If you’ve ever applied for an interpretation from the U.S. Department of Transportation, or even looked one up online, chances are you’ve found a solution to your problem in a letter signed by Edward Mazzullo, longtime Director of the Office of Hazardous Materials Standards of the U.S. Department of Transportation (DOT). Mr. Mazzullo’s commitment to clarifying the complexities of the Hazardous Materials Regulations, as well as his career devoted to developing and improving regulatory standards, has resulted in him being awarded the George L. Wilson Award by the Dangerous Goods Advisory Council (DGAC) at its 40th Annual Summit and Exposition in Arlington, VA.
Each year, DGAC, a major organization for the education of the private and public sectors on transport of dangerous goods issues, presents the George L. Wilson Award to an individual, organization or company that has demonstrated outstanding achievement in the field of hazardous materials transportation safety. Previous winners include former members of the DOT, but also representatives of industry, and international representatives such as Linda Hume-Sastre, who labored for many years on the Transportation of Dangerous Goods Regulations for Transport Canada. Even CHEMTREC, the well-known emergency information service, has received the award.
DGAC presented the award to Mr. Mazzullo at a lunch attended by many hazardous materials professionals who have benefitted from his guidance through the years. We applaud his long service, and dedication to transportation safety.
The Summit, held on October 22-24 in Arlington, VA, was well-attended, and included many significant speakers on transportation issues. The keynote presentation was by Howard “Skip” Elliott, Administrator of the Pipeline and Hazardous Materials Safety Administration (PHMSA), who spoke of the challenges of providing regulatory oversight in a time when regulations are being forced to prove their value and efficiency. PHMSA provided speakers on anticipated changes to the Hazardous Materials Regulations, and we heard from the Federal Aviation Administration, Federal Motor Carrier Safety Administration, Federal Railroad Administration and the U.S. Coast Guard on modal issues. Jennifer Lawless from the Occupational Safety and Health Administration (OSHA) gave an update on changes in the Globally Harmonized System and the U.S. HAZCOM 2012 regulations, and Michel Béland of Transport Canada gave a roadmap of upcoming developments in the Canadian Transportation of Dangerous Goods Regulations. Michelle Lassiter from the U.S. Postal System gave a very informative talk on “Publication 52,” covering the rules for mailing hazmat in the U.S.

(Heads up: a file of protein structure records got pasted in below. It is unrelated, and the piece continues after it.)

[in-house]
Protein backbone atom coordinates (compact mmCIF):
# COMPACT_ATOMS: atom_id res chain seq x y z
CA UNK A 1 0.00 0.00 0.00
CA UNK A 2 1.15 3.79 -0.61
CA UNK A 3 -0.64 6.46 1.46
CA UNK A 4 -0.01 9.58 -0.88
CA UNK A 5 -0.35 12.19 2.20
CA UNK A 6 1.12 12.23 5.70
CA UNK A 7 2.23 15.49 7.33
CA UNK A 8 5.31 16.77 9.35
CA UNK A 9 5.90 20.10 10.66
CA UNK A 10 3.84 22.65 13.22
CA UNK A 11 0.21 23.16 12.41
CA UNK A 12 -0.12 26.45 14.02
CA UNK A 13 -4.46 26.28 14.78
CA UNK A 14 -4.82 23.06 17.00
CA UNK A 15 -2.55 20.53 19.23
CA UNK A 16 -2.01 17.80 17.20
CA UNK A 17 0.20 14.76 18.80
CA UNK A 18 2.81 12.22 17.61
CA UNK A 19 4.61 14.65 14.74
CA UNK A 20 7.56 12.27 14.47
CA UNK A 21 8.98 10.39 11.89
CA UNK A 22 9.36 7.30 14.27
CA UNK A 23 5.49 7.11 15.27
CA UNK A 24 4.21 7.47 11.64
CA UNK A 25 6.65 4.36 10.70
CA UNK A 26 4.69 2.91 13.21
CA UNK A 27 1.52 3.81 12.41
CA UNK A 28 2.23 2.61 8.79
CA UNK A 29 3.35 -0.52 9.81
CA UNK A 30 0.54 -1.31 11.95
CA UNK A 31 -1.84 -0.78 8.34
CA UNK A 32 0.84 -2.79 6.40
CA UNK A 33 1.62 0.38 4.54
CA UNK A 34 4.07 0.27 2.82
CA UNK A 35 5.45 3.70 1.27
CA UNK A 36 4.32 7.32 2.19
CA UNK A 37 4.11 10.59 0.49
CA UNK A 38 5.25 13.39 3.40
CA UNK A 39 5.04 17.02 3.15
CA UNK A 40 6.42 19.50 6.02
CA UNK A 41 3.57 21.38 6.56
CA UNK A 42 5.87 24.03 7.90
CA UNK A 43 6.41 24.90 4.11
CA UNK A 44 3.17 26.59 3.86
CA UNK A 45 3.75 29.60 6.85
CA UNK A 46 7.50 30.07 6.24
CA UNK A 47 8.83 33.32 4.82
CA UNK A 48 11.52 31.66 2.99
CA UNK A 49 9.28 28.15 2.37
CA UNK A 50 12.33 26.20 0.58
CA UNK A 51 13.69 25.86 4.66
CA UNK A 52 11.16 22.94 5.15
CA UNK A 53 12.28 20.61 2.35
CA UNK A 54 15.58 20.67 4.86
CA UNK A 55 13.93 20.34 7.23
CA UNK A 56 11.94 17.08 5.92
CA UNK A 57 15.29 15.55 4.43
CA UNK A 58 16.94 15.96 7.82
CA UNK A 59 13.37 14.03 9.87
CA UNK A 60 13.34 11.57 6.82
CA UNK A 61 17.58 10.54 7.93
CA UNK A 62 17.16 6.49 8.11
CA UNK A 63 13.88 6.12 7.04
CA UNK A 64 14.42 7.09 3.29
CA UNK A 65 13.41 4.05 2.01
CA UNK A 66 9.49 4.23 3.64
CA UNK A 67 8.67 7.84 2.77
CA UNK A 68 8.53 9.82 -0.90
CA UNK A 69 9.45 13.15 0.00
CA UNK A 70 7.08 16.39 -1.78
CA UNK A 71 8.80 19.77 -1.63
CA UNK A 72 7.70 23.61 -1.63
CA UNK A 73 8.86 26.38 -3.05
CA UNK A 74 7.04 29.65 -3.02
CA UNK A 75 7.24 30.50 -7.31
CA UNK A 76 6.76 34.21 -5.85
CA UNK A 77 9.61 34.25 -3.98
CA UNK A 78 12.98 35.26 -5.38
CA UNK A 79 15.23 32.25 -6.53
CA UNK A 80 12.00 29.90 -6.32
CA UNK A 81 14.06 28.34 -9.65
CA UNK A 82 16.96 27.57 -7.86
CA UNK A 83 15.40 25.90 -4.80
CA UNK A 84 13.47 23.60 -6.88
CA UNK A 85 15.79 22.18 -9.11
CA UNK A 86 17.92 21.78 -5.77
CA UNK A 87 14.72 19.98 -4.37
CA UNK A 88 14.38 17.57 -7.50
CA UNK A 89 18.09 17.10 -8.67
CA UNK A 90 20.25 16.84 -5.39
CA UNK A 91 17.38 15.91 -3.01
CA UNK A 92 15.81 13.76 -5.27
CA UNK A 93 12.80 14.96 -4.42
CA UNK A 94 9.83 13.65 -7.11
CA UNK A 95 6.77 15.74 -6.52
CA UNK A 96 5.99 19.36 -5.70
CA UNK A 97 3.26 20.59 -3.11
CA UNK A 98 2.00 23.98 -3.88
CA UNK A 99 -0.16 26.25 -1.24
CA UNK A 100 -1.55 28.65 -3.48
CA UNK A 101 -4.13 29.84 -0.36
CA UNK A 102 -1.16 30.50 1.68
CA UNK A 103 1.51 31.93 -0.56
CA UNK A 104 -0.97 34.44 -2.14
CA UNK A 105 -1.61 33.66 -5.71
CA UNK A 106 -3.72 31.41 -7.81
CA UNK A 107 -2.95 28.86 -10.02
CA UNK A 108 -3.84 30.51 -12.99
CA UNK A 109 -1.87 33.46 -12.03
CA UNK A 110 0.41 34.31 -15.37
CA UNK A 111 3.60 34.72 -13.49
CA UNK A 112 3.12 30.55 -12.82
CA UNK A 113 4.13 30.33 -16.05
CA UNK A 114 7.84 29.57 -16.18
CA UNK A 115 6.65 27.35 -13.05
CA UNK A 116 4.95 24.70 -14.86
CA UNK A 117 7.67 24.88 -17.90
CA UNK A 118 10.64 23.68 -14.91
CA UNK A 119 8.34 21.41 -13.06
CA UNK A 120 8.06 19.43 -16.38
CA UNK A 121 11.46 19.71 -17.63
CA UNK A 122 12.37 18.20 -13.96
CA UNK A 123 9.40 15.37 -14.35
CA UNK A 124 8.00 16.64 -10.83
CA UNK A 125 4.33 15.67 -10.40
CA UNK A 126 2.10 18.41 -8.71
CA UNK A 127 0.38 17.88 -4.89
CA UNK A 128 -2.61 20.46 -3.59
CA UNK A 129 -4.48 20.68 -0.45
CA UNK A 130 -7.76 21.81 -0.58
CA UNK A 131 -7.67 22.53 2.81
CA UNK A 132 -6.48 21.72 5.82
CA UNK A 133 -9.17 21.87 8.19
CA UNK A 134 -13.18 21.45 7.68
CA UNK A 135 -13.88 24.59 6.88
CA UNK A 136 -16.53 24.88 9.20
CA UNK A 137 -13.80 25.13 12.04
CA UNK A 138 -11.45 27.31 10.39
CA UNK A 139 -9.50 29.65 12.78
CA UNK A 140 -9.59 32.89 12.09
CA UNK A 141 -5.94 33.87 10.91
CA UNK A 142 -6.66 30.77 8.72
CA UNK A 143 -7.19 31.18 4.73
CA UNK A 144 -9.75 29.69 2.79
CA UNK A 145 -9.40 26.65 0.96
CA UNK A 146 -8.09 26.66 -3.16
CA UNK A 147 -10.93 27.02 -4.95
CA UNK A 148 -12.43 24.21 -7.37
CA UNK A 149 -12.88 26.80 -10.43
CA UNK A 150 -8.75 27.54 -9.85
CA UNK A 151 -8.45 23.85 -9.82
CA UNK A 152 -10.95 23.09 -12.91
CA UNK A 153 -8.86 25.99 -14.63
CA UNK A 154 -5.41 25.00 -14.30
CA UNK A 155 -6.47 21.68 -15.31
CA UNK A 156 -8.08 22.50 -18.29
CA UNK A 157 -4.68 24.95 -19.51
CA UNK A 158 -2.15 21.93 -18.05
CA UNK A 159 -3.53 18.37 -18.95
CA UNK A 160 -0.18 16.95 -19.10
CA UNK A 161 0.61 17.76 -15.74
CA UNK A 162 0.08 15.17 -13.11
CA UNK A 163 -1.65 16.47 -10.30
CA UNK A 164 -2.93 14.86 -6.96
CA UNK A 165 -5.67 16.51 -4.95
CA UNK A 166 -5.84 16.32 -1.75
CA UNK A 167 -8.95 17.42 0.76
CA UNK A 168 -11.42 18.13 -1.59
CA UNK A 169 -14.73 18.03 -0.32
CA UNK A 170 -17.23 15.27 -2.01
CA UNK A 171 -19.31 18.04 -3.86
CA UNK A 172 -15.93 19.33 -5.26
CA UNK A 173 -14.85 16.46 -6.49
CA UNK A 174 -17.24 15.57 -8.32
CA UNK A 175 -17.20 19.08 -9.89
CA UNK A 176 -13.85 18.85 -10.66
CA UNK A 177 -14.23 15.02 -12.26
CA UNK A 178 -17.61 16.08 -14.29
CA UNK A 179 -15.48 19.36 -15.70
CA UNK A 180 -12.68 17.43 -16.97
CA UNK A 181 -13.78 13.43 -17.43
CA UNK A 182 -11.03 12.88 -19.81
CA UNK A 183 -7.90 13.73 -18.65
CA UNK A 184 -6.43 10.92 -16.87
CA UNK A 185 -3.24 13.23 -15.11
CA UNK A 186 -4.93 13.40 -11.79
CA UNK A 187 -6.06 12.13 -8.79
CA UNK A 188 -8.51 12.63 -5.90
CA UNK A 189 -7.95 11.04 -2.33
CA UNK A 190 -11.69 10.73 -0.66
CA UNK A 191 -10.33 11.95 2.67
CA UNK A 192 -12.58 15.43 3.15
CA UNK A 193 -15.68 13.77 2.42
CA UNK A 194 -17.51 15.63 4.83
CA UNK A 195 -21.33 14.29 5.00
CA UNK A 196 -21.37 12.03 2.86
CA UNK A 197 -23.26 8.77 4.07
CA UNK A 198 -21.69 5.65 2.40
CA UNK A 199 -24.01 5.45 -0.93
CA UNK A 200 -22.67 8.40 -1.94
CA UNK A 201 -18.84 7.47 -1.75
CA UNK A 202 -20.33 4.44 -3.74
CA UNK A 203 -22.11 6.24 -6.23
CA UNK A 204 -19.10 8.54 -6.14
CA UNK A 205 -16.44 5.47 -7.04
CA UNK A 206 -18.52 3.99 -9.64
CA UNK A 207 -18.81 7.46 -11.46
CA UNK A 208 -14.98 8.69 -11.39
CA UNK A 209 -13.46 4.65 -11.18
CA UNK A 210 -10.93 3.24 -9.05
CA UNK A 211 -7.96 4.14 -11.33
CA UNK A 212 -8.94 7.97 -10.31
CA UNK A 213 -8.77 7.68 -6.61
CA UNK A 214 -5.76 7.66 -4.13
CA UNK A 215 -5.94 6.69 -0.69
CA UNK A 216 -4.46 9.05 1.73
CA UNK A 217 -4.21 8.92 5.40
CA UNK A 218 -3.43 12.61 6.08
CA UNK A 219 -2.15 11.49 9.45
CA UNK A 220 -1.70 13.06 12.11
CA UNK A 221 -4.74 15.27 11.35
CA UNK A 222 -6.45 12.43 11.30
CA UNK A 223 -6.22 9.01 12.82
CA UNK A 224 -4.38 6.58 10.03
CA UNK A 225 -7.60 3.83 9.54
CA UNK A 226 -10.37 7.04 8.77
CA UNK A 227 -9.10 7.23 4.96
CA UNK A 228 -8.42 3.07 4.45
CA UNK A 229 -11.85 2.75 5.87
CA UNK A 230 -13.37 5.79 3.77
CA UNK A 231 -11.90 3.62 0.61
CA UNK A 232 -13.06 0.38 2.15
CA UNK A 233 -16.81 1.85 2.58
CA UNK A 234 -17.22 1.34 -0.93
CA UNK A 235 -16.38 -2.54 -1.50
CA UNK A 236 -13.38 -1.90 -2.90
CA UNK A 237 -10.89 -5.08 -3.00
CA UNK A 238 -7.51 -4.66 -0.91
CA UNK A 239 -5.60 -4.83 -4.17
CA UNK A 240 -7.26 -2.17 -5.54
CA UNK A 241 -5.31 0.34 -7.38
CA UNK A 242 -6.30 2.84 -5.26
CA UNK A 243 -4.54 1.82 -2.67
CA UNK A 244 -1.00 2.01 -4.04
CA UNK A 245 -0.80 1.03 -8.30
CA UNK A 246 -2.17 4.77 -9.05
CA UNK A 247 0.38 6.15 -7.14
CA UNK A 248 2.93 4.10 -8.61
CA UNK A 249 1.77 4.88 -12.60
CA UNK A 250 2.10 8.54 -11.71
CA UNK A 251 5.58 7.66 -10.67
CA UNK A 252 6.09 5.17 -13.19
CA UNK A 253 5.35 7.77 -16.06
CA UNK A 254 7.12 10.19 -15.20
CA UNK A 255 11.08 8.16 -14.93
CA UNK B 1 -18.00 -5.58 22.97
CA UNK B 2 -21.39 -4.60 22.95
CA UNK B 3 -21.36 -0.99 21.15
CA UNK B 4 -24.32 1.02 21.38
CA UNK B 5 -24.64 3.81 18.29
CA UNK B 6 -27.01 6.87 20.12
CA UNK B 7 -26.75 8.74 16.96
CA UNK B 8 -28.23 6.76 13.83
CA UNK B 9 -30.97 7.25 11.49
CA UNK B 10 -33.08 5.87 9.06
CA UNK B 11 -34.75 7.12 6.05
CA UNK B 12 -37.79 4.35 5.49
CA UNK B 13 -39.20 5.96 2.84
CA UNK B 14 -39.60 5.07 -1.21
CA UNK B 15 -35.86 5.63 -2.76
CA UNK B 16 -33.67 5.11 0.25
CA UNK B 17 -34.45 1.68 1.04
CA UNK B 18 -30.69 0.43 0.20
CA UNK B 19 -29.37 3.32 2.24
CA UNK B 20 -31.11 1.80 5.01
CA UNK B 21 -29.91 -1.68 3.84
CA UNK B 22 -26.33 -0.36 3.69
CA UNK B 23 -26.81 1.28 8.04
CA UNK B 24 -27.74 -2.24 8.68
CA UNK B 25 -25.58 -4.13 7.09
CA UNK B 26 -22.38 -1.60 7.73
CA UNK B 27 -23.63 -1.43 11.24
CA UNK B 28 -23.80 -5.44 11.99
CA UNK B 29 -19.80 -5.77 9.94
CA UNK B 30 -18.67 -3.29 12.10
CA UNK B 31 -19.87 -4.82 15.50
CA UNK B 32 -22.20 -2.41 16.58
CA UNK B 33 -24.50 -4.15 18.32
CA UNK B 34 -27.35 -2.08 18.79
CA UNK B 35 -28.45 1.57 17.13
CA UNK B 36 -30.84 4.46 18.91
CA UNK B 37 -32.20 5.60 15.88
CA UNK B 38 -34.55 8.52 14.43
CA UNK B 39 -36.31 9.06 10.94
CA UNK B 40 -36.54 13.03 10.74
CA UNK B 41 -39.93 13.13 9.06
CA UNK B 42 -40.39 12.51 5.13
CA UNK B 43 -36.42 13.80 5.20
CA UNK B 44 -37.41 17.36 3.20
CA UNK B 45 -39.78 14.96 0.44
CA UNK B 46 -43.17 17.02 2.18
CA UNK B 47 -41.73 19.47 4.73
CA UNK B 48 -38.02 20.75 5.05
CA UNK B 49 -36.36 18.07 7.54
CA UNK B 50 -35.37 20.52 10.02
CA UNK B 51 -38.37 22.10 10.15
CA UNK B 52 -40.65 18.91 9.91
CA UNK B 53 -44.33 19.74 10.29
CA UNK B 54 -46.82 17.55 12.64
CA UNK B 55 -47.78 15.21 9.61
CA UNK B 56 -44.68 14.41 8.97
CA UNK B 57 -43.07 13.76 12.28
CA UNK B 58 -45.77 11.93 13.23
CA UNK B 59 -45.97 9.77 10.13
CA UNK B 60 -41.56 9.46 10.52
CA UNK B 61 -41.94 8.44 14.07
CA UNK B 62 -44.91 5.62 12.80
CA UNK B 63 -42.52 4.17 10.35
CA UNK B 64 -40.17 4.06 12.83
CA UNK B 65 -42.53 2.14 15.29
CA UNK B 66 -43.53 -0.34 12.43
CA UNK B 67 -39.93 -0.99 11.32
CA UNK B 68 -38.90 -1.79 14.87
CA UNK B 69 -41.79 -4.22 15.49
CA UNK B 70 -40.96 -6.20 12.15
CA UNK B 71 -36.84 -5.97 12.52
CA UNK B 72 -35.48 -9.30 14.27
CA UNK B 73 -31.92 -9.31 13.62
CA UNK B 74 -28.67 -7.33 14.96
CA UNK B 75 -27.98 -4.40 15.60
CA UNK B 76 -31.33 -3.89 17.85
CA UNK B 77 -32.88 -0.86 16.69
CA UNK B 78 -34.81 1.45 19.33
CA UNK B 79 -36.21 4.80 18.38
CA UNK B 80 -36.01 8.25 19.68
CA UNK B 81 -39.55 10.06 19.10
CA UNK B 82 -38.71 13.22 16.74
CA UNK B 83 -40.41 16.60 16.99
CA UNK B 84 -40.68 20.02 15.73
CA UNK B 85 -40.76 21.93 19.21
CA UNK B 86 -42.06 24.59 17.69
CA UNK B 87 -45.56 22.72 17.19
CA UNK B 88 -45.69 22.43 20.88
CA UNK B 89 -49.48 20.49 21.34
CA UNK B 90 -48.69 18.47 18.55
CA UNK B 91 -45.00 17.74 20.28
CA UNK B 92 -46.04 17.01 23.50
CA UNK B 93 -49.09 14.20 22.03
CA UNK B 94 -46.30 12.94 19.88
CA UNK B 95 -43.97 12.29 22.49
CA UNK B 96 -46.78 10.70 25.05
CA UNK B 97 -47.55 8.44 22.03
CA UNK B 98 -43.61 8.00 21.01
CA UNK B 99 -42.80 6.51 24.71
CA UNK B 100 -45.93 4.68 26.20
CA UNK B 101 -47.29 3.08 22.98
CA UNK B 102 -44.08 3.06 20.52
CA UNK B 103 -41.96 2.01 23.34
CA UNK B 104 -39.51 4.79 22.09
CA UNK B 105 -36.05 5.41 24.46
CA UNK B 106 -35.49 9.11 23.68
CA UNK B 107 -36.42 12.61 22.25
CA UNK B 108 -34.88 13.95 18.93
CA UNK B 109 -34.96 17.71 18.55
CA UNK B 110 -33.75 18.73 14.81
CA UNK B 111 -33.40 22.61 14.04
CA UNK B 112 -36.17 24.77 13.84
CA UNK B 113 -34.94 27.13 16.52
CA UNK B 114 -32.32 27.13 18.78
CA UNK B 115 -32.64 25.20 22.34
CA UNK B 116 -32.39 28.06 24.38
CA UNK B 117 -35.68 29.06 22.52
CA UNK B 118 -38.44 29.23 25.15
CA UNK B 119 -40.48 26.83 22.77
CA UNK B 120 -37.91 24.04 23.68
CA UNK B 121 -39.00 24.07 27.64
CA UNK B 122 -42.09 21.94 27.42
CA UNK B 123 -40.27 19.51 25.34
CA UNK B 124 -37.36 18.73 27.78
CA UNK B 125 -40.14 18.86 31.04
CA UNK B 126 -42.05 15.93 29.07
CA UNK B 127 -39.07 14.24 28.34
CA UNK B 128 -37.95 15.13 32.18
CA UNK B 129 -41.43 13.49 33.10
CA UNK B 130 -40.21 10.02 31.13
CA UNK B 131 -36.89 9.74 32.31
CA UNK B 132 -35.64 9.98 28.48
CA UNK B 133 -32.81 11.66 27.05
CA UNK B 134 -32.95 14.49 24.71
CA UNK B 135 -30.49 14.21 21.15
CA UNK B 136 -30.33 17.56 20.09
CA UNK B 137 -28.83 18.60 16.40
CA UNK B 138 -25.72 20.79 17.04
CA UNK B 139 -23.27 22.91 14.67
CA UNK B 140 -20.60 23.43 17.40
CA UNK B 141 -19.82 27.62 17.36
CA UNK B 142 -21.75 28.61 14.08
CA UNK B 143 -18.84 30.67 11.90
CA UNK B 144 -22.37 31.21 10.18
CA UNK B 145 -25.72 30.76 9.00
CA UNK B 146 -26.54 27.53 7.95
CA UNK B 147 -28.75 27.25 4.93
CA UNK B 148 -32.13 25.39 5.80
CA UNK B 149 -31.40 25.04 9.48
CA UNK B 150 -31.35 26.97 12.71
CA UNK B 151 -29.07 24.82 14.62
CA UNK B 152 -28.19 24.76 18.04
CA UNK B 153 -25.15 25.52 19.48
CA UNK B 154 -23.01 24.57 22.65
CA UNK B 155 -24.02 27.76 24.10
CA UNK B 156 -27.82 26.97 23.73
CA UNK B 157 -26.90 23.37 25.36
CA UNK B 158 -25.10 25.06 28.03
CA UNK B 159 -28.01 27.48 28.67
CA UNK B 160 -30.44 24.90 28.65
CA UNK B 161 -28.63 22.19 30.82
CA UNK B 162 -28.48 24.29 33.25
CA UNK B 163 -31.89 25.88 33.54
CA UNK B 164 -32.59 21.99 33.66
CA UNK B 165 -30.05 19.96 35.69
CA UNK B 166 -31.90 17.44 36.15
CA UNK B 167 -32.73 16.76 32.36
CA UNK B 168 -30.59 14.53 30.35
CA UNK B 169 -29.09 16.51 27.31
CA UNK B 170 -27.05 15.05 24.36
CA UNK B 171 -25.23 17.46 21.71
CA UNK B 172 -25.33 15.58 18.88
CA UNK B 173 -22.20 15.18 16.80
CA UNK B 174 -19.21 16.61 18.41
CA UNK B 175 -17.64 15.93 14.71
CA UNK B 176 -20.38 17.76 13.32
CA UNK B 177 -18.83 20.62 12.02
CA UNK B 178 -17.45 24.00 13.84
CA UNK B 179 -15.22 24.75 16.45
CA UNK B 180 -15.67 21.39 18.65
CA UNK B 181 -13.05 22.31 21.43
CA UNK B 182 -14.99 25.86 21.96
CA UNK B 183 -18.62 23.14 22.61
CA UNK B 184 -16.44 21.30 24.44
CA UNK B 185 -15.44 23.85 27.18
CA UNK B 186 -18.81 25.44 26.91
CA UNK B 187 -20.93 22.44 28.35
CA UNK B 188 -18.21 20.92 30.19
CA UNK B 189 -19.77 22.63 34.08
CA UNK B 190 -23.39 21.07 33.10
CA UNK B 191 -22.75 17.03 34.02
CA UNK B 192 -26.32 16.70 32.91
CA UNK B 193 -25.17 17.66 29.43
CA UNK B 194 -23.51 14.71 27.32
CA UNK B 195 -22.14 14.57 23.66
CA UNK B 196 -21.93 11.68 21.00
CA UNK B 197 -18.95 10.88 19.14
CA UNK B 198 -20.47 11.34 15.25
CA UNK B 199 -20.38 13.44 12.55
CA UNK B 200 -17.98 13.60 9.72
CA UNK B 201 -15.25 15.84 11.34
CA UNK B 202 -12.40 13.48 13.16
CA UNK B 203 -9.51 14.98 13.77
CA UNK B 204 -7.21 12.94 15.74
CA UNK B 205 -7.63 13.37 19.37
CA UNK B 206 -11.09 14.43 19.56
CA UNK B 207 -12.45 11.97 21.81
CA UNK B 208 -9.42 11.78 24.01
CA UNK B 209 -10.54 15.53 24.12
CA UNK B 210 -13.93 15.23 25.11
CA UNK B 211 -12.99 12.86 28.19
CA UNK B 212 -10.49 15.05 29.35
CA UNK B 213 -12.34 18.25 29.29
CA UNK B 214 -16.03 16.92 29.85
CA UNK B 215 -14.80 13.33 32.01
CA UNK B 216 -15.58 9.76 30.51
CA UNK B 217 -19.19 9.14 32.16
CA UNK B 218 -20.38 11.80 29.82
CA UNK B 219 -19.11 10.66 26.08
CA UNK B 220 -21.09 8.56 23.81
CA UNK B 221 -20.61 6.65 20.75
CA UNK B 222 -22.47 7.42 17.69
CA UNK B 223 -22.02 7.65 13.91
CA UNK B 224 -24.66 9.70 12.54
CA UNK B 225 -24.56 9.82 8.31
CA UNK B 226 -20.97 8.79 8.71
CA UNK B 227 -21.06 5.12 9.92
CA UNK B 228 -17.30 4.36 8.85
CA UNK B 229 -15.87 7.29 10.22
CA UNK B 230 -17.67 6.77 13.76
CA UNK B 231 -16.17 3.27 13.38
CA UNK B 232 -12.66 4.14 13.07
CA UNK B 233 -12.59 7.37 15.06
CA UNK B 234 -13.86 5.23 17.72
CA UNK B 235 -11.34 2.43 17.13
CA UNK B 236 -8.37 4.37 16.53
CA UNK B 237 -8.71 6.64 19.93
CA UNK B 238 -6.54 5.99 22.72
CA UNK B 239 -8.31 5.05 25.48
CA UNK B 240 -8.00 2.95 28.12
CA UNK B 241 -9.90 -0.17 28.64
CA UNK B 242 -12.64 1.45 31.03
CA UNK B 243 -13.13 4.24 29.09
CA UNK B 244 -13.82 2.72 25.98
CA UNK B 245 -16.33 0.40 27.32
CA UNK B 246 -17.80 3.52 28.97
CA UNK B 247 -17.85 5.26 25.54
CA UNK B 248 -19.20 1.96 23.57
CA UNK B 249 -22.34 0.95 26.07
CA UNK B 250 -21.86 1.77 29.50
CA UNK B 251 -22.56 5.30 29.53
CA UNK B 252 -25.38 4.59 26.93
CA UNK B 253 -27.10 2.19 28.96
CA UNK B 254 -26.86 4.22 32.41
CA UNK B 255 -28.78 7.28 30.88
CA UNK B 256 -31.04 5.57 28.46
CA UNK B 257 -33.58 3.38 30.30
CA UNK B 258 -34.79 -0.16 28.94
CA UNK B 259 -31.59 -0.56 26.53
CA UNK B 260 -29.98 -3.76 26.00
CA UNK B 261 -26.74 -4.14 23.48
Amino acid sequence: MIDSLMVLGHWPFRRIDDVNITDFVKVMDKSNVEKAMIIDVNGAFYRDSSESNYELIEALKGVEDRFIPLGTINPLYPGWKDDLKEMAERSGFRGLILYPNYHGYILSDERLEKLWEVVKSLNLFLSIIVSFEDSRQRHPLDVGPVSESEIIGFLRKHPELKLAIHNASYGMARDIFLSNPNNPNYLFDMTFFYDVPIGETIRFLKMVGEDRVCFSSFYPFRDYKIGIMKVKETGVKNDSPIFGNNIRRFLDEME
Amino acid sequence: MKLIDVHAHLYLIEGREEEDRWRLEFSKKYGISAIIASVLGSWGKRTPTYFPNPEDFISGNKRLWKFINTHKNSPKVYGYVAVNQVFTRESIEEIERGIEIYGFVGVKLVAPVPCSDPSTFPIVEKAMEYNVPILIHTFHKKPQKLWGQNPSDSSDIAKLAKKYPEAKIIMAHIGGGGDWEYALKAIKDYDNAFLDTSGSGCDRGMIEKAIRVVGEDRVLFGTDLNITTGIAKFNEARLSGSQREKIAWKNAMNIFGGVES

Industry speakers included Bob Richard of Hazmat Safety Consulting, who discussed changes to criteria for Class 8 Corrosives, and also co-presented a case study of a small company’s run-in with inspectors; Wendy Buckley of Specialty Transportation and Regulatory Services who told us what to do when the inspector comes to call (first rule? Don’t panic!); and the always-entertaining Gene Sanders of W.E. Train Consulting who gave a trainer’s-eye view of Competency-Based Training.
One of the more entertaining aspects of this year’s Summit was an invitation for participants to enter posters covering topics of interest in dangerous goods transportation that might be unusual or overlooked. The competition was stiff, but ICC Compliance Center won for “Most Educational,” with a poster summarizing the testing required for a package that exceeded the basic UN specification requirements. (Ironically, we were unable to return with our prize – a bag of fresh Gala apples – to Canada due to agricultural regulations.)
The DGAC Summit and Exposition is always a high point of the year for me as a regulatory specialist. Meeting and mingling with regulators and experts in the hazmat community – people like Ed Mazzullo, who are always happy to encourage and educate others in the field – is one of the most effective ways to learn about upcoming regulations. Listening to people from various industries discuss their views, and issues gives me a much wider view of the issues facing the hazmat community. It’s also a lot of fun, with plenty of “meet and greet” opportunities, and the staff at DGAC always make me feel at home. If you want to expand your professional relationships, consider attending next year’s Summit, which will be held in Baltimore.
Do you have any questions about upcoming changes to hazmat regulations? Contact ICC Compliance Center here at 888-442-9628 (U.S.) or 888-977-4834 (Canada), and ask for one of our regulatory specialists. We can help you find the information you need.